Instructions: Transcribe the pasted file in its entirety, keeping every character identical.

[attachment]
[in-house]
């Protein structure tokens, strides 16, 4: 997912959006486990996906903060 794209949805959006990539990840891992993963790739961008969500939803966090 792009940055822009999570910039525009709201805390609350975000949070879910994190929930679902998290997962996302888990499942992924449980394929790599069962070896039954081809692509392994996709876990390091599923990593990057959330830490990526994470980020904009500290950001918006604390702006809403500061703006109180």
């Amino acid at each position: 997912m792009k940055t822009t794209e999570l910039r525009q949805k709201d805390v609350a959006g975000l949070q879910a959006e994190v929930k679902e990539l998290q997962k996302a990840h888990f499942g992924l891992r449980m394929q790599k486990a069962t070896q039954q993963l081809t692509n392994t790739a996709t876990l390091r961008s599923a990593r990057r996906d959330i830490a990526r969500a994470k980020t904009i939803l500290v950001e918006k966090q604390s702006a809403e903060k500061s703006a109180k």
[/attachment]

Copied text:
[in-house]
């Protein structure tokens, strides 16, 4: 997912959006486990996906903060 794209949805959006990539990840891992993963790739961008969500939803966090 792009940055822009999570910039525009709201805390609350975000949070879910994190929930679902998290997962996302888990499942992924449980394929790599069962070896039954081809692509392994996709876990390091599923990593990057959330830490990526994470980020904009500290950001918006604390702006809403500061703006109180």
């Amino acid at each position: 997912m792009k940055t822009t794209e999570l910039r525009q949805k709201d805390v609350a959006g975000l949070q879910a959006e994190v929930k679902e990539l998290q997962k996302a990840h888990f499942g992924l891992r449980m394929q790599k486990a069962t070896q039954q993963l081809t692509n392994t790739a996709t876990l390091r961008s599923a990593r990057r996906d959330i830490a990526r969500a994470k980020t904009i939803l500290v950001e918006k966090q604390s702006a809403e903060k500061s703006a109180k």